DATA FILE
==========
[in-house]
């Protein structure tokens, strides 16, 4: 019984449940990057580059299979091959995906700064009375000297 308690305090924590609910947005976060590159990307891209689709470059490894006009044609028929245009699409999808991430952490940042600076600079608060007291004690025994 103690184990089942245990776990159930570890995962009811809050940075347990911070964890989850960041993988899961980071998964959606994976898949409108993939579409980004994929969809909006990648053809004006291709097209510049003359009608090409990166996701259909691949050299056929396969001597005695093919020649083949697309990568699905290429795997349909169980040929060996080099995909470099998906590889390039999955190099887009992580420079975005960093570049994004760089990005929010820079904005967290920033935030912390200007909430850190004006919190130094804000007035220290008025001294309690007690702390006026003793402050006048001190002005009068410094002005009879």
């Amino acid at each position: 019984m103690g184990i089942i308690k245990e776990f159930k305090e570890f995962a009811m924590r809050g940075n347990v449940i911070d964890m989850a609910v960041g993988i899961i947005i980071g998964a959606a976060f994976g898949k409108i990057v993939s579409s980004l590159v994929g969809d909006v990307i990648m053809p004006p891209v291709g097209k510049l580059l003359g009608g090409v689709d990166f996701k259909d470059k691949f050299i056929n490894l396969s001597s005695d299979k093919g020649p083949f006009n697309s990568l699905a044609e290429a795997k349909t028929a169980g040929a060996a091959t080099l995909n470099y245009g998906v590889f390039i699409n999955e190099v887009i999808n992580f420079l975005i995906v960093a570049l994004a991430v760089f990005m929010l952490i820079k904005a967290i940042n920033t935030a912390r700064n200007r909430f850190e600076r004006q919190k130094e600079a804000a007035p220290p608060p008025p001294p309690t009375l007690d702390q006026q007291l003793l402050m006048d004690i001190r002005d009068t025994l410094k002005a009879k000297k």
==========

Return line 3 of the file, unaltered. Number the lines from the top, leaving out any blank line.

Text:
């Amino acid at each position: 019984m103690g184990i089942i308690k245990e776990f159930k305090e570890f995962a009811m924590r809050g940075n347990v449940i911070d964890m989850a609910v960041g993988i899961i947005i980071g998964a959606a976060f994976g898949k409108i990057v993939s579409s980004l590159v994929g969809d909006v990307i990648m053809p004006p891209v291709g097209k510049l580059l003359g009608g090409v689709d990166f996701k259909d470059k691949f050299i056929n490894l396969s001597s005695d299979k093919g020649p083949f006009n697309s990568l699905a044609e290429a795997k349909t028929a169980g040929a060996a091959t080099l995909n470099y245009g998906v590889f390039i699409n999955e190099v887009i999808n992580f420079l975005i995906v960093a570049l994004a991430v760089f990005m929010l952490i820079k904005a967290i940042n920033t935030a912390r700064n200007r909430f850190e600076r004006q919190k130094e600079a804000a007035p220290p608060p008025p001294p309690t009375l007690d702390q006026q007291l003793l402050m006048d004690i001190r002005d009068t025994l410094k002005a009879k000297k």